After a careful review of the published literature, researchers at Duke University have now provided solid evidence for what many studies have already suggested; that obesity is linked to worse outcomes in patients with prostate cancer.

The data shows that obese men are at increased risk for high-grade, advanced disease, and higher levels of cancer recurrence. While the exact reason for this finding is unclear, it may be due to several factors. Detecting prostate cancer in the first place is more difficult in obese patients since they can have PSA levels that are falsely low.

Furthermore, obese patients have larger prostates that can lead to insufficient biopsies that don't reveal the true extent or grade of the cancer. Additionally, obesity leads to higher levels of estrogen and lower levels of testosterone in the body, which also may prove to be related to these findings.

The medical community is learning more and more every day about how obesity can cause widespread problems in various parts of the body. So let's quickly review the harmful cycle that can start when we don't give our weight the serious attention it deserves.

Click here to see Dr. Samadi talk about the dangers of being overweight.

When you're overweight, and specifically if you have a high level of belly fat (also called visceral fat, as it surrounds the organs or "viscera" inside the belly) your "bad" cholesterol (LDL) will increase while the "good" cholesterol (HDL) will decrease.

Obese patients are also at an increased risk of developing type 2 diabetes. In this disease, insulin, which normally helps lower your blood sugar, cannot communicate effectively with the liver, leading to high levels of sugar in the blood. While diabetes can damage the kidney over the long-term, obesity affects the kidney directly as well, leading to increased reabsorption of sodium into the blood. This high level of sodium causes high blood pressure. The combination of diabetes, high cholesterol, and high blood pressure is known as "metabolic syndrome," and having this syndrome puts you at increased risk for stroke and heart attack.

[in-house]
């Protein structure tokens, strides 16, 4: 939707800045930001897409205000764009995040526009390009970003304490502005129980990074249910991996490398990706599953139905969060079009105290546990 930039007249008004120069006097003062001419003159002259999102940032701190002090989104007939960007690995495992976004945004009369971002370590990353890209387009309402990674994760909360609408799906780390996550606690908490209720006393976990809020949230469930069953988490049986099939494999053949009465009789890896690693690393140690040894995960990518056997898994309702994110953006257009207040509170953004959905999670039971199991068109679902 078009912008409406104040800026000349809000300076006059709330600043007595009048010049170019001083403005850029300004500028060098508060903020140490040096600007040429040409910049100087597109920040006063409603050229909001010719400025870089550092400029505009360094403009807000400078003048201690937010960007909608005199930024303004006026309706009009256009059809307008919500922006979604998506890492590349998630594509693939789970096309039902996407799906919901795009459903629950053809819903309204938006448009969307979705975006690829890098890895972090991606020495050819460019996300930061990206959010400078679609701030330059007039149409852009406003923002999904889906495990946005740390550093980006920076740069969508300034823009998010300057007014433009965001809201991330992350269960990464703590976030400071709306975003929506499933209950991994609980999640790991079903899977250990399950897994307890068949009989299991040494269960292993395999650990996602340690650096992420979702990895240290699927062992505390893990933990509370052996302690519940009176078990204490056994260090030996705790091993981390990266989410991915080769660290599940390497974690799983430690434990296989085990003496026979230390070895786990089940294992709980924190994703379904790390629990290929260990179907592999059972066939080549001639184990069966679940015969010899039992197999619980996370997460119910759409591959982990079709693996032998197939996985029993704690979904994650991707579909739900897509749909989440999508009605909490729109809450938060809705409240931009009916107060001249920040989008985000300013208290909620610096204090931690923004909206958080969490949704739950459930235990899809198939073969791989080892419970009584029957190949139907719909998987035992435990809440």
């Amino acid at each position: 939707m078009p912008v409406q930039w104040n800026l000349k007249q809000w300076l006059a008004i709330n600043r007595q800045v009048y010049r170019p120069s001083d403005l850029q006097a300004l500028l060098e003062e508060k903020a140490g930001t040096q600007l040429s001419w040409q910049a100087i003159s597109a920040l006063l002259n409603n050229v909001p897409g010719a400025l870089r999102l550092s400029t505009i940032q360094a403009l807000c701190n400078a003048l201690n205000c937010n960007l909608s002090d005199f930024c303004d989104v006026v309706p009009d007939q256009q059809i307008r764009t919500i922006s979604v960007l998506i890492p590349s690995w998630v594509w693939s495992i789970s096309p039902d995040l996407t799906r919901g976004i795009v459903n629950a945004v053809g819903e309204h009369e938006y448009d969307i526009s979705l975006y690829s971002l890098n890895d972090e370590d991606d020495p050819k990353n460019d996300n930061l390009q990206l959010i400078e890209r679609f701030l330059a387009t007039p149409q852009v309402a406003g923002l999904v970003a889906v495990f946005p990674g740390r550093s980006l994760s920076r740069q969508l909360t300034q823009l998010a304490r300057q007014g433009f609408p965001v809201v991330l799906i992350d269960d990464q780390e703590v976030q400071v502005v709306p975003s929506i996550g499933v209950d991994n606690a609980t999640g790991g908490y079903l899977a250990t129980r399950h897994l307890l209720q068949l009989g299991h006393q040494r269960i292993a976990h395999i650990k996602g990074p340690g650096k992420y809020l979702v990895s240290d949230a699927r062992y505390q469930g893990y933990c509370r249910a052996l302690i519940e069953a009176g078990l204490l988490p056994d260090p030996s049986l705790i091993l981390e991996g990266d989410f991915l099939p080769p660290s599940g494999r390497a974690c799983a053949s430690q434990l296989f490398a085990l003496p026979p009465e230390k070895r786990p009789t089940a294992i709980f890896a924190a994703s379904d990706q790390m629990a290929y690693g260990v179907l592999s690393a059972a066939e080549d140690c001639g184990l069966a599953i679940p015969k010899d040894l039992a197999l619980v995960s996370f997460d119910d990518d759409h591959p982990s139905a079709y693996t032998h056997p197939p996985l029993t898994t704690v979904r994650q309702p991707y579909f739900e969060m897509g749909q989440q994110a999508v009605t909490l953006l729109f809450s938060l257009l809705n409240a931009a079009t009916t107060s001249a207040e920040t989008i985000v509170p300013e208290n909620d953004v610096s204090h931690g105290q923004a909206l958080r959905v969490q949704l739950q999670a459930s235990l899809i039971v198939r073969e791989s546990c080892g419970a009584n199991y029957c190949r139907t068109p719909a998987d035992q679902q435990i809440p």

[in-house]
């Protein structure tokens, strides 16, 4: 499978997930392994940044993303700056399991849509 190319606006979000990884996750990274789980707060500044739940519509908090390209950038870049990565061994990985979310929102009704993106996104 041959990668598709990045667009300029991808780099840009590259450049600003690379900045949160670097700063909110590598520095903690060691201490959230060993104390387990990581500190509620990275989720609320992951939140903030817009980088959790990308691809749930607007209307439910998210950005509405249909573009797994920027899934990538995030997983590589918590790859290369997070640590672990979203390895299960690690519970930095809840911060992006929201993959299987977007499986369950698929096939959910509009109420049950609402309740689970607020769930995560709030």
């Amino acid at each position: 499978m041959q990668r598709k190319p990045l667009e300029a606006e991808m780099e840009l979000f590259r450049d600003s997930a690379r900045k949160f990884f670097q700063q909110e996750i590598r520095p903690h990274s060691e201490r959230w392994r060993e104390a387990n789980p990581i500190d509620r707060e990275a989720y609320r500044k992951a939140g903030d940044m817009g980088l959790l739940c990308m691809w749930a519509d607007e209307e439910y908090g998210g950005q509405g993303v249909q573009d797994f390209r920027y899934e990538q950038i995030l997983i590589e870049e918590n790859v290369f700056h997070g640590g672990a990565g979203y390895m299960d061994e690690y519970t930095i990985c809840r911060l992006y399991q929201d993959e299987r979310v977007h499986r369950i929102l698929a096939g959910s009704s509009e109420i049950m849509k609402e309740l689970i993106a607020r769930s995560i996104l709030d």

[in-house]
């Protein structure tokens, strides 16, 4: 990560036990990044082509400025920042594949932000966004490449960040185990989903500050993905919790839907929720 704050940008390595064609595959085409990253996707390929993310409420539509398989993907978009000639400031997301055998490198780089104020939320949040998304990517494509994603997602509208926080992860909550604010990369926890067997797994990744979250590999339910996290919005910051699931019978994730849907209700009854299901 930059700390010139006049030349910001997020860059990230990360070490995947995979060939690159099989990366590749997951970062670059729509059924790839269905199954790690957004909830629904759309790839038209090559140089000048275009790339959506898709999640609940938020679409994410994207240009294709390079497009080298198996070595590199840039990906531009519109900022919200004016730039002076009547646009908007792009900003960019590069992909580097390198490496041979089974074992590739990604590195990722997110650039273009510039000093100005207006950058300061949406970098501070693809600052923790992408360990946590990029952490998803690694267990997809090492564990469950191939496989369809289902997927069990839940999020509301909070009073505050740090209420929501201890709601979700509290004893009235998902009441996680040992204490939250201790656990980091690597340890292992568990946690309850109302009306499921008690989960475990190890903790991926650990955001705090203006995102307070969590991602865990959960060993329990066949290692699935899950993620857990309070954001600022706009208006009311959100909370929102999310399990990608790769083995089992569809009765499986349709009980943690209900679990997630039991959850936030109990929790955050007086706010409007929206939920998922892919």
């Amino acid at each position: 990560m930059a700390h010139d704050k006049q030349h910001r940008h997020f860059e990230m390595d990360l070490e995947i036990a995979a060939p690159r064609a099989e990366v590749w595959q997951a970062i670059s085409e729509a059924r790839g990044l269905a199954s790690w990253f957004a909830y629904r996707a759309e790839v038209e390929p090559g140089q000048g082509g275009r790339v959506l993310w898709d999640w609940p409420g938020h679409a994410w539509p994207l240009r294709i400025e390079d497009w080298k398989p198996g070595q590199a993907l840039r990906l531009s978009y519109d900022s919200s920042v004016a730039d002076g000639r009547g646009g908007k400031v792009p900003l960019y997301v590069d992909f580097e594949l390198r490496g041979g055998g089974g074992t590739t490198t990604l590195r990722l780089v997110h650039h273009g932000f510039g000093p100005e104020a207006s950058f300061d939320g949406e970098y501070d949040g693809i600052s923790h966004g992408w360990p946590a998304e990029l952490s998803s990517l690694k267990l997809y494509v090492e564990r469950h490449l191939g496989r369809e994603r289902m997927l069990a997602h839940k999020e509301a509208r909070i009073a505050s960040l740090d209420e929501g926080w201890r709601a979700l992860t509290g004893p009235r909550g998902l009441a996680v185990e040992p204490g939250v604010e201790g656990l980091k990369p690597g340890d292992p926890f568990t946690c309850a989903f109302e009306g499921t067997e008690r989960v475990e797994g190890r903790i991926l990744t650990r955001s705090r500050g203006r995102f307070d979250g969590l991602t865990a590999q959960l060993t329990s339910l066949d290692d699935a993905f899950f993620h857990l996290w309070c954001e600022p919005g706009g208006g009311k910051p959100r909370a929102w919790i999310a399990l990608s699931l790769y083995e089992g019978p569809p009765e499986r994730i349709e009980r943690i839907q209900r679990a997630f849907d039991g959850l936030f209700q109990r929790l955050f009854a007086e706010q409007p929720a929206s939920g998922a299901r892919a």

This dangerous connection between obesity, diabetes, blood pressure, stroke and heart disease is what we need to prevent. And now that obesity has been linked to more aggressive forms of prostate cancer, every man should have all the incentive he needs to lose weight.

In fact, the obesity cycle presents all of us with a unique opportunity. If we get back to the gym, stay active and eat smaller portions, we can keep many crucial parts of our body healthy at the same time. It's as close to a universal cure as you're probably going to find these days.

David B. Samadi, MD is the Vice Chairman of the Department of Urology and Chief of Robotics and Minimally Invasive Surgery at Mount Sinai School of Medicine in New York City. As a board-certified urologist and an oncologist specializing in the diagnosis and treatment of urologic diseases, kidney cancer, bladder cancer, and prostate cancer, he also specializes in many advanced minimally invasive treatments for prostate cancer, including laparoscopic radical prostatectomy and laparoscopic robotic radical prostatectomy. His Web site, Robotic Oncology, has been translated into six different languages and is one of the most popular urology sites on the Internet. Find Dr. Samadi on Facebook. Follow Dr. Samadi on Twitter @drdavidsamadi.

Dr. Samadi is a board-certified urologic oncologist trained in open and traditional and laparoscopic surgery and is an expert in robotic prostate surgery. He is chairman of urology, chief of robotic surgery at Lenox Hill Hospital and professor of urology at Hofstra North Shore-LIJ School of Medicine. He is a medical correspondent for the Fox News Channel's Medical A-Team and the chief medical correspondent for am970 in New York City. Learn more at roboticoncology.com. Visit Dr. Samadi's blog at SamadiMD.com. Follow Dr. Samadi on Twitter and Facebook.